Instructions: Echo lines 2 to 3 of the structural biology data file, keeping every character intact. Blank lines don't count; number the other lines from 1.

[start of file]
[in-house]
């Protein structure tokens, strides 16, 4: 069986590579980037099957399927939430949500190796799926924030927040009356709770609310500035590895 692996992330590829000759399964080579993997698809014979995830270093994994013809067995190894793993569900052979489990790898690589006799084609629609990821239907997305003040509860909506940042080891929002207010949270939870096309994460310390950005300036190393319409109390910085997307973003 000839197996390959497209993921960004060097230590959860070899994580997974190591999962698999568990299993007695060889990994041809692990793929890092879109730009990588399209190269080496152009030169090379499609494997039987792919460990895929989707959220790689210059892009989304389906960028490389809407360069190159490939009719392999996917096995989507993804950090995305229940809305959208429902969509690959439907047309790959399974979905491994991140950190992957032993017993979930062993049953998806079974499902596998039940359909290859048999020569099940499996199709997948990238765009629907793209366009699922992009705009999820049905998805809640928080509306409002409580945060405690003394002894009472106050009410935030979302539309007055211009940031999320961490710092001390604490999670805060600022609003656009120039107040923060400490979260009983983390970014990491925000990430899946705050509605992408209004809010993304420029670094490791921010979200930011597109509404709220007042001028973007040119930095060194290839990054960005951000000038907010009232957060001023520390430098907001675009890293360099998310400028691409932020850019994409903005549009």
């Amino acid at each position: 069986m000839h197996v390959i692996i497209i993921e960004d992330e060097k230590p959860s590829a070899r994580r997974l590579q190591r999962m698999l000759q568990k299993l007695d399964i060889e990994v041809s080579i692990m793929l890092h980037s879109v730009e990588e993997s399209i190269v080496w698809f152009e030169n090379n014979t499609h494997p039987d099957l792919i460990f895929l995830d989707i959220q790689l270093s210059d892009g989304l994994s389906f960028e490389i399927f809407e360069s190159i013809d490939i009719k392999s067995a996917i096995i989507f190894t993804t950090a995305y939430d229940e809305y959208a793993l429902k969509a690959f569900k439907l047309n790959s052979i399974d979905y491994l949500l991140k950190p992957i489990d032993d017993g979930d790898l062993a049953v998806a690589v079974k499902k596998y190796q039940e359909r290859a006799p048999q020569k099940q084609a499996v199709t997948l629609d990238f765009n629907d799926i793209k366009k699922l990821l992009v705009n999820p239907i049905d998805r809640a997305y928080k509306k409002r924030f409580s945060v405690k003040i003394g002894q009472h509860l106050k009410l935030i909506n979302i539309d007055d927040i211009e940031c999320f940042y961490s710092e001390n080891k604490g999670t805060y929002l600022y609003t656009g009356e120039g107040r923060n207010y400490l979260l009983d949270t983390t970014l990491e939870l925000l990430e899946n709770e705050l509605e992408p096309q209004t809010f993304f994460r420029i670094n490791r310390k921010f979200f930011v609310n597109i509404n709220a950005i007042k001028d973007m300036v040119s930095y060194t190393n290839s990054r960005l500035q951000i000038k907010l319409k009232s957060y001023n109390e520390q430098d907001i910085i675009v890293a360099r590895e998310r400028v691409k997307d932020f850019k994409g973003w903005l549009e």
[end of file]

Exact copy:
């Protein structure tokens, strides 16, 4: 069986590579980037099957399927939430949500190796799926924030927040009356709770609310500035590895 692996992330590829000759399964080579993997698809014979995830270093994994013809067995190894793993569900052979489990790898690589006799084609629609990821239907997305003040509860909506940042080891929002207010949270939870096309994460310390950005300036190393319409109390910085997307973003 000839197996390959497209993921960004060097230590959860070899994580997974190591999962698999568990299993007695060889990994041809692990793929890092879109730009990588399209190269080496152009030169090379499609494997039987792919460990895929989707959220790689210059892009989304389906960028490389809407360069190159490939009719392999996917096995989507993804950090995305229940809305959208429902969509690959439907047309790959399974979905491994991140950190992957032993017993979930062993049953998806079974499902596998039940359909290859048999020569099940499996199709997948990238765009629907793209366009699922992009705009999820049905998805809640928080509306409002409580945060405690003394002894009472106050009410935030979302539309007055211009940031999320961490710092001390604490999670805060600022609003656009120039107040923060400490979260009983983390970014990491925000990430899946705050509605992408209004809010993304420029670094490791921010979200930011597109509404709220007042001028973007040119930095060194290839990054960005951000000038907010009232957060001023520390430098907001675009890293360099998310400028691409932020850019994409903005549009």
């Amino acid at each position: 069986m000839h197996v390959i692996i497209i993921e960004d992330e060097k230590p959860s590829a070899r994580r997974l590579q190591r999962m698999l000759q568990k299993l007695d399964i060889e990994v041809s080579i692990m793929l890092h980037s879109v730009e990588e993997s399209i190269v080496w698809f152009e030169n090379n014979t499609h494997p039987d099957l792919i460990f895929l995830d989707i959220q790689l270093s210059d892009g989304l994994s389906f960028e490389i399927f809407e360069s190159i013809d490939i009719k392999s067995a996917i096995i989507f190894t993804t950090a995305y939430d229940e809305y959208a793993l429902k969509a690959f569900k439907l047309n790959s052979i399974d979905y491994l949500l991140k950190p992957i489990d032993d017993g979930d790898l062993a049953v998806a690589v079974k499902k596998y190796q039940e359909r290859a006799p048999q020569k099940q084609a499996v199709t997948l629609d990238f765009n629907d799926i793209k366009k699922l990821l992009v705009n999820p239907i049905d998805r809640a997305y928080k509306k409002r924030f409580s945060v405690k003040i003394g002894q009472h509860l106050k009410l935030i909506n979302i539309d007055d927040i211009e940031c999320f940042y961490s710092e001390n080891k604490g999670t805060y929002l600022y609003t656009g009356e120039g107040r923060n207010y400490l979260l009983d949270t983390t970014l990491e939870l925000l990430e899946n709770e705050l509605e992408p096309q209004t809010f993304f994460r420029i670094n490791r310390k921010f979200f930011v609310n597109i509404n709220a950005i007042k001028d973007m300036v040119s930095y060194t190393n290839s990054r960005l500035q951000i000038k907010l319409k009232s957060y001023n109390e520390q430098d907001i910085i675009v890293a360099r590895e998310r400028v691409k997307d932020f850019k994409g973003w903005l549009e």